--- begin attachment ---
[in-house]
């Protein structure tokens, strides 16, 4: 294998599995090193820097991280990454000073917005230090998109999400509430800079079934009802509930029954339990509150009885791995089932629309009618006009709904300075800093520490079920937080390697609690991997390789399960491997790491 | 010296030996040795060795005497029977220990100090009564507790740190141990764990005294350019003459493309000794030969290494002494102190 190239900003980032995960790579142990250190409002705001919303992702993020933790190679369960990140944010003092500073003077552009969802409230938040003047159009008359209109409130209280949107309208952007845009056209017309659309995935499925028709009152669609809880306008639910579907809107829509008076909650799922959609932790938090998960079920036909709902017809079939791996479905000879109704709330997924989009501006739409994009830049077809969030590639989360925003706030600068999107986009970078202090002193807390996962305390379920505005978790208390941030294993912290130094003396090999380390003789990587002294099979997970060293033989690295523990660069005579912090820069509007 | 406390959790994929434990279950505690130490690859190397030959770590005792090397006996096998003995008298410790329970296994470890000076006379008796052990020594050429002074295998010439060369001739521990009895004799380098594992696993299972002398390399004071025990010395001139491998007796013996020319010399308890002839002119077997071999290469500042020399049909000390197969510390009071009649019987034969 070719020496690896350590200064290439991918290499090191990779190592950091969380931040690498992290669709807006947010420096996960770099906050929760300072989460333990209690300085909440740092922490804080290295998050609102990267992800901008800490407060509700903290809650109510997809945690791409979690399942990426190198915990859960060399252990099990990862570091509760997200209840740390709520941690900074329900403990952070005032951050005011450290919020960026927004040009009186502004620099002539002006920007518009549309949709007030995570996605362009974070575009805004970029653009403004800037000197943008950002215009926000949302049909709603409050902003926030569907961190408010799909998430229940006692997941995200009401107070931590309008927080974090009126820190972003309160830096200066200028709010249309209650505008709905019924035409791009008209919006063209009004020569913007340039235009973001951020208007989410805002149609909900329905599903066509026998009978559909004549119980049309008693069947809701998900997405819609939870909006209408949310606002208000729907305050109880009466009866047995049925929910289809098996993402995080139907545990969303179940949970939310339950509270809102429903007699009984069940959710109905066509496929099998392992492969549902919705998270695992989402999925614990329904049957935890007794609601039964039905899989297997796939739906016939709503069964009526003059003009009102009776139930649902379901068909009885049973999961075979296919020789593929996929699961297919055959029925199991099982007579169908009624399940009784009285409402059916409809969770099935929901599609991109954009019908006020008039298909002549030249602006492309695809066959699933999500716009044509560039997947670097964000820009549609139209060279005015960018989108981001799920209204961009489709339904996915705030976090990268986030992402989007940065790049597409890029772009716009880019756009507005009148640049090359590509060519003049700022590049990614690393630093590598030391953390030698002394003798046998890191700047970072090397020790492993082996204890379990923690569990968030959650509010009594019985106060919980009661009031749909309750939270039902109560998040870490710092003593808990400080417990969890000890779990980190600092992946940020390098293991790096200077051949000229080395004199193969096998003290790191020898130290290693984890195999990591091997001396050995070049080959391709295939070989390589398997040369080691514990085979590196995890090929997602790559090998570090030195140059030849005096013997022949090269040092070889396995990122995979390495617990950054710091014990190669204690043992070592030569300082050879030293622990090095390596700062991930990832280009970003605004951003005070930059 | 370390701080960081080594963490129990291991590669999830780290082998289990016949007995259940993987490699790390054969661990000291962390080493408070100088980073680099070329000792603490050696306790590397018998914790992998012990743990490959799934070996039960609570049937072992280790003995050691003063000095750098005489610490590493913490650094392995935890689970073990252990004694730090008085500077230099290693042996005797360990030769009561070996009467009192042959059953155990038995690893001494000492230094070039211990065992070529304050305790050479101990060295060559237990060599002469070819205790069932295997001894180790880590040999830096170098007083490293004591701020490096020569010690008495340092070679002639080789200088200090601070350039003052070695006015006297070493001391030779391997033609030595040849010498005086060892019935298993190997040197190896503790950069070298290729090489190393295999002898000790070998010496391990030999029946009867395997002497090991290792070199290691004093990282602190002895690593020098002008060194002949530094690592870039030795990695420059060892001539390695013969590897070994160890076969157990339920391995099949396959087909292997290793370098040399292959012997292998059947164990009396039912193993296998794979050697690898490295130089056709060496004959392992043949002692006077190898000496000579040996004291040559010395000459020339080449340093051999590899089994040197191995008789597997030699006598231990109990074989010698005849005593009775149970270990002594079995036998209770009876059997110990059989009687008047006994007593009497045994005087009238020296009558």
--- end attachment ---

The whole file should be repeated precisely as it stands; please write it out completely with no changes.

[in-house]
């Protein structure tokens, strides 16, 4: 294998599995090193820097991280990454000073917005230090998109999400509430800079079934009802509930029954339990509150009885791995089932629309009618006009709904300075800093520490079920937080390697609690991997390789399960491997790491 | 010296030996040795060795005497029977220990100090009564507790740190141990764990005294350019003459493309000794030969290494002494102190 190239900003980032995960790579142990250190409002705001919303992702993020933790190679369960990140944010003092500073003077552009969802409230938040003047159009008359209109409130209280949107309208952007845009056209017309659309995935499925028709009152669609809880306008639910579907809107829509008076909650799922959609932790938090998960079920036909709902017809079939791996479905000879109704709330997924989009501006739409994009830049077809969030590639989360925003706030600068999107986009970078202090002193807390996962305390379920505005978790208390941030294993912290130094003396090999380390003789990587002294099979997970060293033989690295523990660069005579912090820069509007 | 406390959790994929434990279950505690130490690859190397030959770590005792090397006996096998003995008298410790329970296994470890000076006379008796052990020594050429002074295998010439060369001739521990009895004799380098594992696993299972002398390399004071025990010395001139491998007796013996020319010399308890002839002119077997071999290469500042020399049909000390197969510390009071009649019987034969 070719020496690896350590200064290439991918290499090191990779190592950091969380931040690498992290669709807006947010420096996960770099906050929760300072989460333990209690300085909440740092922490804080290295998050609102990267992800901008800490407060509700903290809650109510997809945690791409979690399942990426190198915990859960060399252990099990990862570091509760997200209840740390709520941690900074329900403990952070005032951050005011450290919020960026927004040009009186502004620099002539002006920007518009549309949709007030995570996605362009974070575009805004970029653009403004800037000197943008950002215009926000949302049909709603409050902003926030569907961190408010799909998430229940006692997941995200009401107070931590309008927080974090009126820190972003309160830096200066200028709010249309209650505008709905019924035409791009008209919006063209009004020569913007340039235009973001951020208007989410805002149609909900329905599903066509026998009978559909004549119980049309008693069947809701998900997405819609939870909006209408949310606002208000729907305050109880009466009866047995049925929910289809098996993402995080139907545990969303179940949970939310339950509270809102429903007699009984069940959710109905066509496929099998392992492969549902919705998270695992989402999925614990329904049957935890007794609601039964039905899989297997796939739906016939709503069964009526003059003009009102009776139930649902379901068909009885049973999961075979296919020789593929996929699961297919055959029925199991099982007579169908009624399940009784009285409402059916409809969770099935929901599609991109954009019908006020008039298909002549030249602006492309695809066959699933999500716009044509560039997947670097964000820009549609139209060279005015960018989108981001799920209204961009489709339904996915705030976090990268986030992402989007940065790049597409890029772009716009880019756009507005009148640049090359590509060519003049700022590049990614690393630093590598030391953390030698002394003798046998890191700047970072090397020790492993082996204890379990923690569990968030959650509010009594019985106060919980009661009031749909309750939270039902109560998040870490710092003593808990400080417990969890000890779990980190600092992946940020390098293991790096200077051949000229080395004199193969096998003290790191020898130290290693984890195999990591091997001396050995070049080959391709295939070989390589398997040369080691514990085979590196995890090929997602790559090998570090030195140059030849005096013997022949090269040092070889396995990122995979390495617990950054710091014990190669204690043992070592030569300082050879030293622990090095390596700062991930990832280009970003605004951003005070930059 | 370390701080960081080594963490129990291991590669999830780290082998289990016949007995259940993987490699790390054969661990000291962390080493408070100088980073680099070329000792603490050696306790590397018998914790992998012990743990490959799934070996039960609570049937072992280790003995050691003063000095750098005489610490590493913490650094392995935890689970073990252990004694730090008085500077230099290693042996005797360990030769009561070996009467009192042959059953155990038995690893001494000492230094070039211990065992070529304050305790050479101990060295060559237990060599002469070819205790069932295997001894180790880590040999830096170098007083490293004591701020490096020569010690008495340092070679002639080789200088200090601070350039003052070695006015006297070493001391030779391997033609030595040849010498005086060892019935298993190997040197190896503790950069070298290729090489190393295999002898000790070998010496391990030999029946009867395997002497090991290792070199290691004093990282602190002895690593020098002008060194002949530094690592870039030795990695420059060892001539390695013969590897070994160890076969157990339920391995099949396959087909292997290793370098040399292959012997292998059947164990009396039912193993296998794979050697690898490295130089056709060496004959392992043949002692006077190898000496000579040996004291040559010395000459020339080449340093051999590899089994040197191995008789597997030699006598231990109990074989010698005849005593009775149970270990002594079995036998209770009876059997110990059989009687008047006994007593009497045994005087009238020296009558």